Wednesday, March 9, 2016

Winter Walk

The surest sign of spring is not crocuses popping their friendly heads out of the snow.  It's not leaf buds growing huge on trees.  It's when the quiet solitude of a forest coated in snow becomes loud with the lusty chatter of birdsong.  Yes, the birds are beginning their mating calls and defining their territory even though it's still cold outside!

A chubby robin perched in his tree!
I went into the woods on Friday to look for migrating bird couples.  It's too early, you might think!  But eastern bluebirds actually begin their nesting in early March.  In fact, I saw some last month when I went out into the woods here in Ohio, but some of them don't migrate.  I thought I was looking at an indigo bunting, this bluebird was that vibrant.  Of course I got too excited and forgot to grab my phone for a picture.  Not that I would have been able to snap one anyway.  For some reason, birds don't usually sit still enough for me to take their pictures.


Unless, of course, they are duckies!  I found a few sets of mated pairs at the wetlands.  Mallards begin their courtship in the fall and it continues through the winter.  I'm not sure exactly if that means they're completely paired off by the spring breeding season.  I watched one male fly up and chase off another pair.  Or maybe he was trying to mate with the female and they decided to high-tail it out of there.  But these ducks were the only ones that I saw so far.  I am planning to keep checking, just to see how many different types of water fowl I can find before spring.

Can you imagine being a duck in this place?  This is like duckie heaven, even though the water is pretty low.

Nothing like a monochromatic winter walk.
Yep, it snowed here on Friday.  A light dusting, but it made the walk feel magical.  Even though the snow was beginning to melt by this point, there were still some places where it sat, feathery and light.

Snow collected on this bush.  I could actually still see some individual snowflake shapes!
 At least it didn't collect on the walkways.  And it wasn't terribly cold outside.  I mean, it was cold, probably about 33 or 34 degrees Fahrenheit, but that is balmy compared to the fifteen degree average of last winter.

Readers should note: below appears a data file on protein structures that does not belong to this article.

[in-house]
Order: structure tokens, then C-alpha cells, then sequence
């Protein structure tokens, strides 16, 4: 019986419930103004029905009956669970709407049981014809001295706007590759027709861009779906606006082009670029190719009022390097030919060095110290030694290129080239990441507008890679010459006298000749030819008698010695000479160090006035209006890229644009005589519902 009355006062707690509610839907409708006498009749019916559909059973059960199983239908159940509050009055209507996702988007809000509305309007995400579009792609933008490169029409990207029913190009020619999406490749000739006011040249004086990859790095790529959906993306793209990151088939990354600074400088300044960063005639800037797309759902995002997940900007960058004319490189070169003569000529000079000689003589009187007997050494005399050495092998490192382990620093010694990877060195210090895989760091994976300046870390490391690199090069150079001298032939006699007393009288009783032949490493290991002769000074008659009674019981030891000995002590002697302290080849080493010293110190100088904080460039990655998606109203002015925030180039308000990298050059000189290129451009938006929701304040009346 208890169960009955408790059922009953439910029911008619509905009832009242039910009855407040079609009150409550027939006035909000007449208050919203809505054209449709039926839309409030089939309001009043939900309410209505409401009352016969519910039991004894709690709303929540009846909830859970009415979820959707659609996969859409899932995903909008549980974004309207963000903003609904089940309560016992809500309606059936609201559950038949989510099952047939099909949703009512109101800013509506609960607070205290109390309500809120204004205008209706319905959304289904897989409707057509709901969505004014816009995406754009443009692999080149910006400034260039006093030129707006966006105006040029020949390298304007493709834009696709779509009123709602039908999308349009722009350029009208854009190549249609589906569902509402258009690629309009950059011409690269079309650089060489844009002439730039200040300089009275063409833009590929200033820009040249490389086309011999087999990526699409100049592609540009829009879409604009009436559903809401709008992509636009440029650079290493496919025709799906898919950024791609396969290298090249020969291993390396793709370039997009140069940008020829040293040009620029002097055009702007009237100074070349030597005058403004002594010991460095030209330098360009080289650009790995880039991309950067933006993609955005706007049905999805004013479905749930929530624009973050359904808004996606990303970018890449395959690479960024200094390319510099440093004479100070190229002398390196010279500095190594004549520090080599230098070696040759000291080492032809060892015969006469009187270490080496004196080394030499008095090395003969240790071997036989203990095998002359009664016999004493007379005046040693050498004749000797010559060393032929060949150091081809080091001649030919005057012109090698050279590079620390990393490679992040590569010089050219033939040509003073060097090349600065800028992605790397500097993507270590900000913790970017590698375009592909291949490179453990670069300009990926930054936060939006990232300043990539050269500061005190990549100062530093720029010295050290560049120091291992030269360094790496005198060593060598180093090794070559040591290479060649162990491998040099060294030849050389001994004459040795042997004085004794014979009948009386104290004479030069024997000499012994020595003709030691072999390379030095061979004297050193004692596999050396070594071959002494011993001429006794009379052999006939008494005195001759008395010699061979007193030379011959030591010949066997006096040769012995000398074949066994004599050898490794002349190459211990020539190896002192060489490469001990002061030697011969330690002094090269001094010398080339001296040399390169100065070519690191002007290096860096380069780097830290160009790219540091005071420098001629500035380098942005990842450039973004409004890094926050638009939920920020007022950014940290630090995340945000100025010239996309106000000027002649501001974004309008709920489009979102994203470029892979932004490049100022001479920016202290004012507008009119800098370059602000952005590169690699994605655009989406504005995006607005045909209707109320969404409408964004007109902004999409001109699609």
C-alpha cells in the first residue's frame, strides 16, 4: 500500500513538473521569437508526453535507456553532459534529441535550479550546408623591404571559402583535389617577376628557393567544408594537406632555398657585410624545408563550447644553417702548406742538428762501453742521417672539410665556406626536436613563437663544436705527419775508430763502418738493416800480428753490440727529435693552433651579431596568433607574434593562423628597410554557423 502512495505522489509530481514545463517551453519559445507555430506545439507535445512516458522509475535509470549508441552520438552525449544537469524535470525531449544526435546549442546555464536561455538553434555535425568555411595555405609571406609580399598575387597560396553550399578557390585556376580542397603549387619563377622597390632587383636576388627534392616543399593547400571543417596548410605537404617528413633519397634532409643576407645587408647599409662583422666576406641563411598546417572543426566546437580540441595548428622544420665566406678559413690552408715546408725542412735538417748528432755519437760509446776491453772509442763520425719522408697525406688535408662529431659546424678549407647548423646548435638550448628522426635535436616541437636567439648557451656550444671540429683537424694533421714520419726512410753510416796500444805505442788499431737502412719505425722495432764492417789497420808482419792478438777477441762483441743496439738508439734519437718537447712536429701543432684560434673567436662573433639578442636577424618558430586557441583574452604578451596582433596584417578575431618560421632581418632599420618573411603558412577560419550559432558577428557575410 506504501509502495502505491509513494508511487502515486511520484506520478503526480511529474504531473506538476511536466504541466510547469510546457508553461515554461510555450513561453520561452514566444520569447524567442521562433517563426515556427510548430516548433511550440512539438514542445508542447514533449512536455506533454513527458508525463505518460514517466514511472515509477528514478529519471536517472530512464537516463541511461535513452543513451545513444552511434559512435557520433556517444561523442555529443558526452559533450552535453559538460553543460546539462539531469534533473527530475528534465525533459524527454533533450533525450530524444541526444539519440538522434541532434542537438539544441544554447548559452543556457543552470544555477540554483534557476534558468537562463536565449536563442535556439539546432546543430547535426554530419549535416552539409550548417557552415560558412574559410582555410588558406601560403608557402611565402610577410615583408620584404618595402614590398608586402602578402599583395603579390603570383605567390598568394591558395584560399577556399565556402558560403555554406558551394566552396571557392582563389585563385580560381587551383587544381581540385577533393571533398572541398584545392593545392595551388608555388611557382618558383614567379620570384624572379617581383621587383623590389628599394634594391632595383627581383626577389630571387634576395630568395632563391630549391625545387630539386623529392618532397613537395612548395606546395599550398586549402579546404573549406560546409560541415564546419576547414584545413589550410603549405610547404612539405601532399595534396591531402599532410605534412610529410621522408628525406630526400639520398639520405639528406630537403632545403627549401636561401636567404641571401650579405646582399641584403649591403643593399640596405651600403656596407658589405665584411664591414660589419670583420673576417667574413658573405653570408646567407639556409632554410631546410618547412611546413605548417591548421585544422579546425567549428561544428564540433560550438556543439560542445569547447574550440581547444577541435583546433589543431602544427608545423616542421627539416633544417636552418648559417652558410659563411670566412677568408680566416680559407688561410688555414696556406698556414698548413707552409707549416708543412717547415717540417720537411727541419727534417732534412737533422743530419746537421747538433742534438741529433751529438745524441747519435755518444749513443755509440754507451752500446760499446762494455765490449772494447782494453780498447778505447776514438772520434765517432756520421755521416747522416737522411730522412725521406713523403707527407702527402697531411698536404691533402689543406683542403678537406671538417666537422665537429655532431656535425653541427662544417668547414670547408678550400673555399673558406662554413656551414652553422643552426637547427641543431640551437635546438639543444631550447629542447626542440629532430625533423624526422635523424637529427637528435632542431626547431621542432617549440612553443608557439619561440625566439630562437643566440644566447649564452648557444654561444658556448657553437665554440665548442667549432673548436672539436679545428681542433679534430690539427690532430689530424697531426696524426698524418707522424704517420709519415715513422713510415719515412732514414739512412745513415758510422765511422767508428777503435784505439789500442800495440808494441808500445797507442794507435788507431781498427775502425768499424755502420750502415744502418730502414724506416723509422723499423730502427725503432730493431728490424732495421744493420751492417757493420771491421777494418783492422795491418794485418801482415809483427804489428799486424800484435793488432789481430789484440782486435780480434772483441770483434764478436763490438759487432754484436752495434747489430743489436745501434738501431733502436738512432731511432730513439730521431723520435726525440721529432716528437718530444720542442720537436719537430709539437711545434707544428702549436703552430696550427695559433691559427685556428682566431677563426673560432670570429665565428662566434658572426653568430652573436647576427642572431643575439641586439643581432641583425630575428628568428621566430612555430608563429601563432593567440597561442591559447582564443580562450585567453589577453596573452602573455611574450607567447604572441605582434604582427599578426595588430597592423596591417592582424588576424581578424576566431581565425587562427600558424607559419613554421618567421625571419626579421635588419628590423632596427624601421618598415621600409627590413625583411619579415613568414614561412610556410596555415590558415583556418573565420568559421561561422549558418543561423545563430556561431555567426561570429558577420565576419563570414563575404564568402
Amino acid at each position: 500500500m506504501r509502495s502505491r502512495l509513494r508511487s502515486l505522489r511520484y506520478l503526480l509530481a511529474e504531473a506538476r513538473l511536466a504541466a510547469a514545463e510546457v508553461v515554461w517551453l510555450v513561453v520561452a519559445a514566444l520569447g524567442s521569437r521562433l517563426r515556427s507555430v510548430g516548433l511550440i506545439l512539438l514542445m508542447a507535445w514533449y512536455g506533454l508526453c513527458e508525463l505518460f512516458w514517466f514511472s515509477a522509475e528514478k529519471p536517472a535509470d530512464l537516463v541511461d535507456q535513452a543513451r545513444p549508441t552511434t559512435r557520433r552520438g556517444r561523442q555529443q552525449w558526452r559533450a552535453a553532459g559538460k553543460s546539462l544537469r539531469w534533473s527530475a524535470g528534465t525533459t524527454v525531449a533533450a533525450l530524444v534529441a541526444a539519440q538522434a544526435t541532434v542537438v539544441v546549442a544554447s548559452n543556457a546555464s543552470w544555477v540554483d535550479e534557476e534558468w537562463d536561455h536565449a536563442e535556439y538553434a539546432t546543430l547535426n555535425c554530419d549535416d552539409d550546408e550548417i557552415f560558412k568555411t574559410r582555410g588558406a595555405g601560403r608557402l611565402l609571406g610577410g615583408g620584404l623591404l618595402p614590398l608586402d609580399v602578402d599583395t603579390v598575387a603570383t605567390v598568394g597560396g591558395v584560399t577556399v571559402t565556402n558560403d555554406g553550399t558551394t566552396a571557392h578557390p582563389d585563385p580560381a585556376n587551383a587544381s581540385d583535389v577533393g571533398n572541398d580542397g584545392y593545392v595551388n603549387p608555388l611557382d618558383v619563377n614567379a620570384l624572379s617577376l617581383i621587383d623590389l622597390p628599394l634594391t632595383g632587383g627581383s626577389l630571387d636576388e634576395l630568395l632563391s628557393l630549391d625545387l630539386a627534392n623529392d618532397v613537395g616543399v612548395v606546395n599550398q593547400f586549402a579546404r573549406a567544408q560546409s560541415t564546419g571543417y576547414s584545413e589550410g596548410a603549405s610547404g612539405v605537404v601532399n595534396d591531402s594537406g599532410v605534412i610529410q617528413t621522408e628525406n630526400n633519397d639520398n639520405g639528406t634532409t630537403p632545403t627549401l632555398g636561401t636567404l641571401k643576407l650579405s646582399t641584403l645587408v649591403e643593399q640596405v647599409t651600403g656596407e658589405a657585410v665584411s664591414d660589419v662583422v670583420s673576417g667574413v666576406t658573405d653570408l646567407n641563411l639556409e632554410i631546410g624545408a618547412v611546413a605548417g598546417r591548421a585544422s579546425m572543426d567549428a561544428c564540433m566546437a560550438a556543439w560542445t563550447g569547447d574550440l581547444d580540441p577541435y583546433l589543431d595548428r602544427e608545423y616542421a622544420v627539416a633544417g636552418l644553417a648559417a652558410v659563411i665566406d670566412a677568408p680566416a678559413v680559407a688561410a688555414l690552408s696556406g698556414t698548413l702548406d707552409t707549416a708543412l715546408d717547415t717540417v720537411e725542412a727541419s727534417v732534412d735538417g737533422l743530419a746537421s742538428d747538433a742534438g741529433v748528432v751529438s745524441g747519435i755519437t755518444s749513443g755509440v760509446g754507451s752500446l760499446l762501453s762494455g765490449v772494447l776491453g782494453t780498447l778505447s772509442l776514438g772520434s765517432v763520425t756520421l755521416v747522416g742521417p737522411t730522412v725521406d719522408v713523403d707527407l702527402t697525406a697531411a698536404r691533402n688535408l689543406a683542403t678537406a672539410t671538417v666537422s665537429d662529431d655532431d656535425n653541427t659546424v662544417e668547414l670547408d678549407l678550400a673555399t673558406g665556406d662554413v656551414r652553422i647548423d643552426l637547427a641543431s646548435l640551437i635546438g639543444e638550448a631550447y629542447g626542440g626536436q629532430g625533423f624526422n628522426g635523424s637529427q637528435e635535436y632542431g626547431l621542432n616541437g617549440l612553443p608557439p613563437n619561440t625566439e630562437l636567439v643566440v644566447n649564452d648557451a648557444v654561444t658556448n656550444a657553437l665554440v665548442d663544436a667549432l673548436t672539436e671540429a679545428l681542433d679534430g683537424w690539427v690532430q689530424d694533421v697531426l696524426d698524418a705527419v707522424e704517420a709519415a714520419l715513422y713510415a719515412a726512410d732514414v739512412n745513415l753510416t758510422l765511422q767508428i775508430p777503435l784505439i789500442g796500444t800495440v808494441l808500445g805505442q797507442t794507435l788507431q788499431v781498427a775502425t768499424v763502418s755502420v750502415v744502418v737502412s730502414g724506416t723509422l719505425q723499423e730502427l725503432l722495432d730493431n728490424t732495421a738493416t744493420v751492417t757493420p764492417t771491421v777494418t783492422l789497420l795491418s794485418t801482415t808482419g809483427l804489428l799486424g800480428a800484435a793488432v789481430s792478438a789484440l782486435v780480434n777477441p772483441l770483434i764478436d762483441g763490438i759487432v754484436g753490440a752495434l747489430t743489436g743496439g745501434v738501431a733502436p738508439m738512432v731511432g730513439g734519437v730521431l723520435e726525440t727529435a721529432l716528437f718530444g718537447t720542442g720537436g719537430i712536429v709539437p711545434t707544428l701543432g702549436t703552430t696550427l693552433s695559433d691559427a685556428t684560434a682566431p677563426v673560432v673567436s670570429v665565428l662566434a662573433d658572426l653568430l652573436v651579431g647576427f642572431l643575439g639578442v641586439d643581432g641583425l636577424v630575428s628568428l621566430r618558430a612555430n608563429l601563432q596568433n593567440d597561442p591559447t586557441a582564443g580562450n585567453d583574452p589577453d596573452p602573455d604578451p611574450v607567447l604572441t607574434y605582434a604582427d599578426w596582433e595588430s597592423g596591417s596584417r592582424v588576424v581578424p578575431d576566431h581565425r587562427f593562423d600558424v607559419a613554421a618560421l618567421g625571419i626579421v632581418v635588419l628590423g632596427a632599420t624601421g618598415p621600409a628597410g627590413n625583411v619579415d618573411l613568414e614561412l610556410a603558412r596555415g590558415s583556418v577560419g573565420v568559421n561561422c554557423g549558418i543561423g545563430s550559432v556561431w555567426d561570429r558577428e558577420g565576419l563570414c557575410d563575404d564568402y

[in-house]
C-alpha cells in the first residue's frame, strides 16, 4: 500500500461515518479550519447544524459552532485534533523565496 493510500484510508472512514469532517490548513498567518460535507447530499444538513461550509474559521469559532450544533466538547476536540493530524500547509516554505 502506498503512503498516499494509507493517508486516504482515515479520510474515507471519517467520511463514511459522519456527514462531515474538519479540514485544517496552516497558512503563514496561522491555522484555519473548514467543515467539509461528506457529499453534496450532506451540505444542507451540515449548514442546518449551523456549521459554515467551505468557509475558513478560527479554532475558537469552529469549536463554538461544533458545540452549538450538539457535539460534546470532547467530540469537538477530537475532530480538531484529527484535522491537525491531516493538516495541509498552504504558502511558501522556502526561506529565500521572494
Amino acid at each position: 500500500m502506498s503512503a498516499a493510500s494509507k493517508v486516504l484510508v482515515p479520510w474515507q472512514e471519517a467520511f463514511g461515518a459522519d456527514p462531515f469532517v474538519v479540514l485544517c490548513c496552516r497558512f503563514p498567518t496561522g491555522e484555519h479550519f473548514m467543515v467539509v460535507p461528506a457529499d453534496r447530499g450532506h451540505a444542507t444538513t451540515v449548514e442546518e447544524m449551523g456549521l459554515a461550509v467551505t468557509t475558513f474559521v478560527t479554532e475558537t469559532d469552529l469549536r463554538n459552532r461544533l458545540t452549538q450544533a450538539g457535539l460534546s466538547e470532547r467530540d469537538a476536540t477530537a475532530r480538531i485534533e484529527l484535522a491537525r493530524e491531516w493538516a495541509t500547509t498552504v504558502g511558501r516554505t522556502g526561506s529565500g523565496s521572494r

Despite last year's crazy snowfall, I have decided that I really do like snow.  Or at least, if it's going to be cloudy, I would want it to snow (as opposed to rain, or just staying overcast all day).  There's something kind of calming about looking out the window and watching big fat flakes falling on your porch.  And I have to admit, I really admire the monochromatic, chiaroscuro effect that even a light dusting of snow causes.

Even though the sky is gray, I don't feel down.  The brightness of the snow helps to keep my mood uplifted.  It may be just the fun nostalgia of a day playing in the snow, it may be because I like to imagine what the world looked like ten thousand years ago, with its snow blanketed forests.  It may be because the snow reminds me of solitude and reminds me to center myself. As long as I don't feel gross and depressed, I'm okay with snow.

Three robins chilling in this tree... probably posing for mates.
Also, as long as there are cute birdies to watch, I feel better.  The house finches that came to visit my porch feeder are back again this year, so I am making sure to keep their feeder well stocked with black oil sunflower seeds.  I will try to get a picture of them this year.  Hopefully they are nesting nearby; since they only eat seeds, even when breeding, I'll have to make sure they are kept well stocked this spring.

Because the happy bird songs made me feel so peaceful, I'm going to leave you with a video that I took.  Don't watch it, but listen to all the different bird sounds.  I managed to catch a red bellied woodpecker's kwirr call on it!  I heard his call (it's one of like, the ten that I can actually identify by sound) and immediately got on my phone to find the Cornell Lab of Ornithology's Red Bellied Woodpecker page, which has all the bird sounds and calls on it.  I played that on repeat a couple dozen times and got him to come in pretty close!  Then he caught on that it was just a recording and stopped calling.  But at least I now know that I can call in woodpeckers during the day just like I can call in owls on a night hike!

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